A Framework for Developing a National Artificial Intelligence Strategy
World Economic Forum
Over the past decade, artificial intelligence (AI) has emerged as the software engine that drives the Fourth Industrial Revolution, a technological force affecting all disciplines, economies and industries. The exponential growth in computing infrastructure combined with the dramatic reduction in the cost of obtaining, processing, storing and transmitting data has revolutionized the way software is developed, and automation is carried out. Put simply, we have moved from machine programming to machine learning. This transformation has created great opportunities but poses serious risks. Various stakeholders, including governments, corporations, academics and civil society organizations have been making efforts to exploit the benefits it provides and to prepare for the risks it poses. Because government is responsible for protecting citizens from various harms and providing for collective goods and services, it has a unique duty to ensure that the ongoing Fourth Industrial Revolution creates benefits for the many, rather than the few.
To this end, various governments have embarked on the path to formulate and/or implement a national strategy for AI, starting with Canada in 2017. Such efforts are usually supported by multimillion-dollar – and, in a few cases, billion-dollar-plus – investments by national governments. Many more should follow given the appropriate guidance. This white paper is a modest effort to guide governments in their development of a national strategy for AI. As a rapidly developing technology, AI will have an impact on how enterprises produce, how consumers consume and how governments deliver services to citizens. AI also raises unprecedented challenges for governments in relation to algorithmic accountability, data protection, explainability of decision-making by machine-learning models and potential job displacements. These challenges require a new approach to understanding how AI and related technology developments can be used to achieve national goals and how their associated risks can be minimized. As AI will be used in all sectors of society and as it directly affects all citizens and all of the services provided by governments, it behoves governments to think carefully about how they create AI economies within their countries and how they can employ AI to solve problems as diverse as sustainability of ecosystems to healthcare. Each country will need AI for different things; for example, countries with ageing populations may not be so worried about jobs lost due to AI automation, whereas countries with youthful populations need to think of ways in which those young people can participate in the AI economy. Either way, this white paper provides a framework for national governments to follow while formulating a strategy of national preparedness and planning to draw benefits from AI developments.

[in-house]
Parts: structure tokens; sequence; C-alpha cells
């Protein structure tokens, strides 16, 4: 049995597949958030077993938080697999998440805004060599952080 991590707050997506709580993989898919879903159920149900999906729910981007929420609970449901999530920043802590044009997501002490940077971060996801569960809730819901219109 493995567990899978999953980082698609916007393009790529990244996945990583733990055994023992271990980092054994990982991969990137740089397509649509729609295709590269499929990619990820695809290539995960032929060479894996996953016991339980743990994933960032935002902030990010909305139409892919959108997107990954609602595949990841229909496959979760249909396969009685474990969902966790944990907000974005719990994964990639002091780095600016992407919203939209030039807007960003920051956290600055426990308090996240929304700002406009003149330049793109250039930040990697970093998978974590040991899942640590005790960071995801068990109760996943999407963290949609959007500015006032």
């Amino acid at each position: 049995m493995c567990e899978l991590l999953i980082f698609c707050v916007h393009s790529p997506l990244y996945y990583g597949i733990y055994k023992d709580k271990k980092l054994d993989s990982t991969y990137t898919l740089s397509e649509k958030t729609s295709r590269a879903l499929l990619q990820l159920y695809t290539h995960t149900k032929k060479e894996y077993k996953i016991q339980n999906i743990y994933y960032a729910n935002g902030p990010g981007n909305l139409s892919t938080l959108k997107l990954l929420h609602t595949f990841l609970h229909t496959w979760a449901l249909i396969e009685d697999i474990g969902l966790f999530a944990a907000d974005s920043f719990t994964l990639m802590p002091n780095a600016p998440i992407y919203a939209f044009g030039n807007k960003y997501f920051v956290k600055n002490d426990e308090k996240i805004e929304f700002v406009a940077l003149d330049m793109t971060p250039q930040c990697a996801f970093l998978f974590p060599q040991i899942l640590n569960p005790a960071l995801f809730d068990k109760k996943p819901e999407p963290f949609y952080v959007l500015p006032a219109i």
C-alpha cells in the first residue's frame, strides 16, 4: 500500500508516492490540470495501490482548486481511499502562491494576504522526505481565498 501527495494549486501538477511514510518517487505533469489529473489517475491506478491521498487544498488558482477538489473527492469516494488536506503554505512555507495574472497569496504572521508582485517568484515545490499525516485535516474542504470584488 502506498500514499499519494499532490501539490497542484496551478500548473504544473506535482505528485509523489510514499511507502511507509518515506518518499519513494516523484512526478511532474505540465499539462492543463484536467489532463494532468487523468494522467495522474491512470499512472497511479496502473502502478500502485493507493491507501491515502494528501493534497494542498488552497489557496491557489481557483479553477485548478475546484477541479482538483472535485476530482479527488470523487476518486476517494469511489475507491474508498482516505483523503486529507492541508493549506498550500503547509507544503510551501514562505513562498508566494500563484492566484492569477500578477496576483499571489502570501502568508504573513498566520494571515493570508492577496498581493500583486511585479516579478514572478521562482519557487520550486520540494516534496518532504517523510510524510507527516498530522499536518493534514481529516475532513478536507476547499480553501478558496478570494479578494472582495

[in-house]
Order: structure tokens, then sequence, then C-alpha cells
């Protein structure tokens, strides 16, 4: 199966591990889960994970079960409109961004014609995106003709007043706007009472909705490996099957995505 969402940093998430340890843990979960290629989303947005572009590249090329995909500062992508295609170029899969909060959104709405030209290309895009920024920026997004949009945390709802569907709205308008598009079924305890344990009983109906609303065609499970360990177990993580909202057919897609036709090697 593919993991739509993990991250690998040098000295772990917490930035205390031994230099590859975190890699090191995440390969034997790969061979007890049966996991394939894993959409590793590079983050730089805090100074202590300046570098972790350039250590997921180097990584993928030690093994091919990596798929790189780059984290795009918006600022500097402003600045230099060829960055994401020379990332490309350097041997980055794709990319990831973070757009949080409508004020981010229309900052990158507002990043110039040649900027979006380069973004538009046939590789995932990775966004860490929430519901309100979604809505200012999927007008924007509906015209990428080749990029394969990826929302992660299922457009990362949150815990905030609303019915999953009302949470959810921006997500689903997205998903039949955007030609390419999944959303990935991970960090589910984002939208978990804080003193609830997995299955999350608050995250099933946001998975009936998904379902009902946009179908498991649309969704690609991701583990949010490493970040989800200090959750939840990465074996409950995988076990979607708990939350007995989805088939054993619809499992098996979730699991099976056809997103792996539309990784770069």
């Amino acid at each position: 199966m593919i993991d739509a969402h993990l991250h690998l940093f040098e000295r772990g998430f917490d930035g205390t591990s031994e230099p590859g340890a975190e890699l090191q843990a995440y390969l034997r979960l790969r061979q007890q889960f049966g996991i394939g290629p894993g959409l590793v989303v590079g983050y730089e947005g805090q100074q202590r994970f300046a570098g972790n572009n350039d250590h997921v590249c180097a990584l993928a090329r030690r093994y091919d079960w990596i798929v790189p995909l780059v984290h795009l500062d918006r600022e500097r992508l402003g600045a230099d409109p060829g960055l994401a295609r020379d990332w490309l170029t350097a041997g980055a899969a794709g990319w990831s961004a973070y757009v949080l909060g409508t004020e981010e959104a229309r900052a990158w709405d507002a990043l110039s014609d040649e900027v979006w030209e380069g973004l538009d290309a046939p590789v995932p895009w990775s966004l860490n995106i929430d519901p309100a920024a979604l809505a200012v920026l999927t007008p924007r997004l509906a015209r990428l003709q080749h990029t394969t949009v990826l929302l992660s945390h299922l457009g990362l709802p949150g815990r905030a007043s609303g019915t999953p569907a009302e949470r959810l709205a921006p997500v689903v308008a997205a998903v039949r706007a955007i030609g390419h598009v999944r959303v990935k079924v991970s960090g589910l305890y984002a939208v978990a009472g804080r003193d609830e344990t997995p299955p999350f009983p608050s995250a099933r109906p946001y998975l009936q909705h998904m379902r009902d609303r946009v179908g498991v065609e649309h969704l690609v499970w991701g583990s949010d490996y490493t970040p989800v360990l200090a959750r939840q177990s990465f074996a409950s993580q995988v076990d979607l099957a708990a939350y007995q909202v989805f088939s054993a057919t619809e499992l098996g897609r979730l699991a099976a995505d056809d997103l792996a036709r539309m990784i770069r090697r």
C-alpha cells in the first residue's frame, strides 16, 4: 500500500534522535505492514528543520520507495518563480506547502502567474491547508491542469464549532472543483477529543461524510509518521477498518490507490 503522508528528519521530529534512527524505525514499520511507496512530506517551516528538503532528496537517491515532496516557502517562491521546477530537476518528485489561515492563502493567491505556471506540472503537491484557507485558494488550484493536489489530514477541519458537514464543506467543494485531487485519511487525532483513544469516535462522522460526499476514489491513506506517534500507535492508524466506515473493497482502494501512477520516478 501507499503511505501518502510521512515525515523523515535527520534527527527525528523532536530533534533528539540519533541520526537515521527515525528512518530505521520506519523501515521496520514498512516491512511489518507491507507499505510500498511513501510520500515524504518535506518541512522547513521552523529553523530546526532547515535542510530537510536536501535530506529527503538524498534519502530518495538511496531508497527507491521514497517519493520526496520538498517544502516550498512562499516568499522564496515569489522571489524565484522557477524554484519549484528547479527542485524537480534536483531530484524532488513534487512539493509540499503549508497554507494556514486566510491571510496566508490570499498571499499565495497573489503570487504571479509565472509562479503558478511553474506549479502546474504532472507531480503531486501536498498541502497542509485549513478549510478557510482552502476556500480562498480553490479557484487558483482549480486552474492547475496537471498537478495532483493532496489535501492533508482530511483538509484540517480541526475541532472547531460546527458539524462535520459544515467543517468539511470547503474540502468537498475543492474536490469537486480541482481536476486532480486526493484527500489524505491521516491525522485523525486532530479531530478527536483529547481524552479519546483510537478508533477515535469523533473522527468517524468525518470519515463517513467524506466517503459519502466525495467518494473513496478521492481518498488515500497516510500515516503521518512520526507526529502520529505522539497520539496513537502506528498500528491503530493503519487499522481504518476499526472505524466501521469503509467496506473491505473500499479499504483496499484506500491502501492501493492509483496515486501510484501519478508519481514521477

The framework is the result of a holistic study of the various strategies and national plans prepared by various countries, including Canada, the United Kingdom, the United States, India, France, Singapore, Germany and the UAE. Additionally, the World Economic Forum team interviewed government employees responsible for developing their national AI strategies in order to gain a detailed understanding of the design process they followed. The authors analysed these strategies and designed processes to distil their best elements.
The framework aims to guide governments that are yet to develop a national strategy for AI or which are in the process of developing such a strategy. The framework will help the teams responsible for developing the national strategy to ask the right questions, follow the best practices, identify and involve the right stakeholders in the process and create the right set of outcome indicators. Essentially, the framework provides a way to create a “minimum viable” AI strategy for a nation.
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